On 18 March 1972, T. Rex played two shows at the Empire Pool, Wembley, which were filmed by Ringo Starr and his crew for Apple Films. A large part of the second show was included on Bolan’s own rock film Born to Boogie, while bits and pieces of the first show can be seen throughout the film’s end-credits. Along with T. Rex and Starr, Born to Boogie also features Elton John, who jammed with the friends to create rocking studio versions of “Children of the Revolution” and “Tutti Frutti”; Elton John had appeared on TV with Bolan before, miming the piano part of “Get it On” on the 1971 Christmas edition of Top of the Pops. T. Rex’s third album The Slider was released in July 1972. The band’s most successful album in the US, The Slider was not as successful as its predecessor in the UK, where it peaked at the fourth spot. During spring/summer 1972, Bolan’s old label Fly released the chart-topping compilation album Bolan Boogie, a collection of singles, B-sides and LP tracks, which affected The Slider’s sales. Two singles from The Slider, “Telegram Sam” and “Metal Guru”, became number one hits in the UK. Born to Boogie premiered at the Oscar One cinema in London, in December 1972. The film received negative reviews from critics, while it was loved by fans.

The next album Tanx (1973) was full of melancholy ballads and rich production, And showcased the T. Rex sound bolstered by extra instrumental embellishments such as Mellotron and saxophone. During the recording T. Rex members began to quit, starting with Bill Legend in November 1973. Legend felt alienated by Bolan’s increasingly egotistical behaviour, which was fed by success, money, cocaine, and brandy.the following album Zinc Alloy and the Hidden Riders of Tomorrow was released on 1 February 1974, and reached number 12 in the UK. The album harkened back to the Tyrannosaurus Rex days with long song-titles and lyrical complexity, Bolan’s Zip Gun (1975) was self-produced by Bolan who, in addition to writing the songs, gave his music a harder, more futuristic sheen. The final song recorded with Visconti, “Till Dawn”, was re-recorded for Bolan’s Zip Gun with Bolan at the controls. T. Rex’s penultimate album, Futuristic Dragon (1976), featured a schizophrenic production style that veered from wall of sound-style songs to nostalgic nods to the old T. Rex boogie machine. In the summer of 1976, T. Rex released two more singles, “I Love to Boogie” and “Laser Love”, In early 1977 Dandy in the Underworld was released to critical acclaim and the band experienced something of a resurgence. Sadly though Marc Bolan was tragically killed 16 September 1977 after his purple Mini 1275GT crashed into a tree after failing to negotiate a small humpback bridge in, southwest London.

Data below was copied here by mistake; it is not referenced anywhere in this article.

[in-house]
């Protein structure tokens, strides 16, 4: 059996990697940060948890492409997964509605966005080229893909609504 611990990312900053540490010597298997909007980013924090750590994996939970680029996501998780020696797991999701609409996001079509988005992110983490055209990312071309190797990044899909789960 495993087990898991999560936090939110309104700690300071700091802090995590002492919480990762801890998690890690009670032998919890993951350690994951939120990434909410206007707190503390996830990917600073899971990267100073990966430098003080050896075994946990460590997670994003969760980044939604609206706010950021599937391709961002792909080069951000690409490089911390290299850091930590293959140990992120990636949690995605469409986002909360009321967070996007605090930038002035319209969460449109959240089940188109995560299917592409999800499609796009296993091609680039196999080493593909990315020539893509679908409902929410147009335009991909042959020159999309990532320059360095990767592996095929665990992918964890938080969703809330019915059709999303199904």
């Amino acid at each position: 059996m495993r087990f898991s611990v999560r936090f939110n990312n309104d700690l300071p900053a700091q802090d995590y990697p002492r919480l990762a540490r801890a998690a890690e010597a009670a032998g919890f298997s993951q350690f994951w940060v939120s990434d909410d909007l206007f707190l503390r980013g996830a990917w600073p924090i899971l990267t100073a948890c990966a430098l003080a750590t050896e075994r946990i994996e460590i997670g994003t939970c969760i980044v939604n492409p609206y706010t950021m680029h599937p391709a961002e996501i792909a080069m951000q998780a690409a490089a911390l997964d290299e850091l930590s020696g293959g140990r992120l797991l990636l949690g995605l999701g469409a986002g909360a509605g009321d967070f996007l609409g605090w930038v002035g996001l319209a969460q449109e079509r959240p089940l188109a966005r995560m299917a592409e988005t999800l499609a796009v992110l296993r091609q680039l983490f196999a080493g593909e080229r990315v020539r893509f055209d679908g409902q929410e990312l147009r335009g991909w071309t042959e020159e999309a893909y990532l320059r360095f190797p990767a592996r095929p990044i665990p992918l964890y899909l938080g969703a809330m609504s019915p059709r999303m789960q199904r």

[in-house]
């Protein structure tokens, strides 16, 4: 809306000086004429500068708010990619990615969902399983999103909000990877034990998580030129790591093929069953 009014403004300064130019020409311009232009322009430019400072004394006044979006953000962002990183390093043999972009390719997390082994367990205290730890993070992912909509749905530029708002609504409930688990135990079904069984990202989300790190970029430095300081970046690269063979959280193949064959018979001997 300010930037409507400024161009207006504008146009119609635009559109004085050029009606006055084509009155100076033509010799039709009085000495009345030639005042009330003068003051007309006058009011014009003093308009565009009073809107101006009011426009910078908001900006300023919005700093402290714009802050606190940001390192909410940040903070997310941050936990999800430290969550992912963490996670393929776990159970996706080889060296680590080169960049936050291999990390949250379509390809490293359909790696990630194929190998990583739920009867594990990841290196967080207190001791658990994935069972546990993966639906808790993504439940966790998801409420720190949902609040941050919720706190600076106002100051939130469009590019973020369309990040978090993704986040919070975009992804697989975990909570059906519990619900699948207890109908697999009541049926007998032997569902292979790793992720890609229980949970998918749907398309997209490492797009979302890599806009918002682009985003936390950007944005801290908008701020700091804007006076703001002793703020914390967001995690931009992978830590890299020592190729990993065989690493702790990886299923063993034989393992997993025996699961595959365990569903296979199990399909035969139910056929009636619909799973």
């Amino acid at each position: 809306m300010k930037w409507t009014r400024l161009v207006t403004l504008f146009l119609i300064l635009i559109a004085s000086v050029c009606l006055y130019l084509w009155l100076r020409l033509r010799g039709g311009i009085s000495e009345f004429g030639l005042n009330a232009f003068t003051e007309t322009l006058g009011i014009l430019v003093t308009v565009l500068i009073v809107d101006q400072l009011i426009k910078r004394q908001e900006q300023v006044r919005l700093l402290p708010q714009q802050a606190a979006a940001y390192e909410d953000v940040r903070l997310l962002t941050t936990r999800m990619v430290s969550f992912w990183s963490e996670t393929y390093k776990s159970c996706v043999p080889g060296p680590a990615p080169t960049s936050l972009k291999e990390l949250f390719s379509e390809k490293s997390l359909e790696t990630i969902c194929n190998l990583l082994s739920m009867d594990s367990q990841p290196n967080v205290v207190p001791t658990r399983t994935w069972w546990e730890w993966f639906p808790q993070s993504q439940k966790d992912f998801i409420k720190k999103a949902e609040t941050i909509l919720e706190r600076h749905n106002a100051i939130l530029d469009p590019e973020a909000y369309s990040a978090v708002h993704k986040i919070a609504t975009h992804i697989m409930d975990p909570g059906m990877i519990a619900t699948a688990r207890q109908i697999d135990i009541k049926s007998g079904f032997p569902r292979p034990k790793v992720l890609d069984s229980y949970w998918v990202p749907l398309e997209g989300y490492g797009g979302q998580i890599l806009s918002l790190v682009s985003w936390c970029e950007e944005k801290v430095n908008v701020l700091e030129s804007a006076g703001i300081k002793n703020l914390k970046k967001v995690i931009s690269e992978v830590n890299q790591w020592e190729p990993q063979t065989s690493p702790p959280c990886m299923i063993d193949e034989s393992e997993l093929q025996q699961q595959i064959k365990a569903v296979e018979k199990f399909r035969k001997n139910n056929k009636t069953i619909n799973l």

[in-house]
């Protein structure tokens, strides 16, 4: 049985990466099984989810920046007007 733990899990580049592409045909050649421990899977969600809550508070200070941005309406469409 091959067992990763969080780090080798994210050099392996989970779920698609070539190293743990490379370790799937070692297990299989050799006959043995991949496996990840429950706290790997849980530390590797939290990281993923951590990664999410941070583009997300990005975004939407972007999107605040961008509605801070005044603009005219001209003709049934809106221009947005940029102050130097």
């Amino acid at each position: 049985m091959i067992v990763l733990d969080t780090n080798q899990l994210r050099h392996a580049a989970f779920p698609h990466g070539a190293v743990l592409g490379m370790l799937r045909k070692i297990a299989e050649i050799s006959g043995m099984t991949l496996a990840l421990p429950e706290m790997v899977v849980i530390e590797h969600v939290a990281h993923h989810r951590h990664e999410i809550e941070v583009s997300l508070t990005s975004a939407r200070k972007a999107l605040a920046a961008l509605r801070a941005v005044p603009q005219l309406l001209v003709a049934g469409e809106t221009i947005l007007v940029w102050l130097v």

However T. Rex vastly influenced the glam rock, punk rock and Britpop genres. Johnny Marr of The Smiths stated: “The influence of T. Rex is very profound on certain songs of the Smiths like “Panic” and “Shoplifters of the World Unite”. T. Rex are specifically referenced by The Who in the lyrics of their 1981 hit song “You Better You Bet”, by David Bowie in the song “All the Young Dudes” (which he wrote for Mott the Hoople), by B A Robertson in his 1980 hit “Kool In The Kaftan”, and by the Ramones in their song “Do You Remember Rock ‘n’ Roll Radio?” The early acoustic material was influential in helping to bring about progressive rock and 21st century folk music-influenced singers. The lyric “Glimmers like Bolan in the shining sun” is featured in My Chemical Romance’s song “Vampire Money”, a direct reference to Bolan, taken from their most recent studio album Danger Days: The True Lives of the Fabulous Killjoys. Additionally, Oasis “borrowed” the distinct guitar riff from “Get It On” on their single “Cigarettes and Alcohol”. Noel Gallagher, has also cited T. Rex as a strong influence.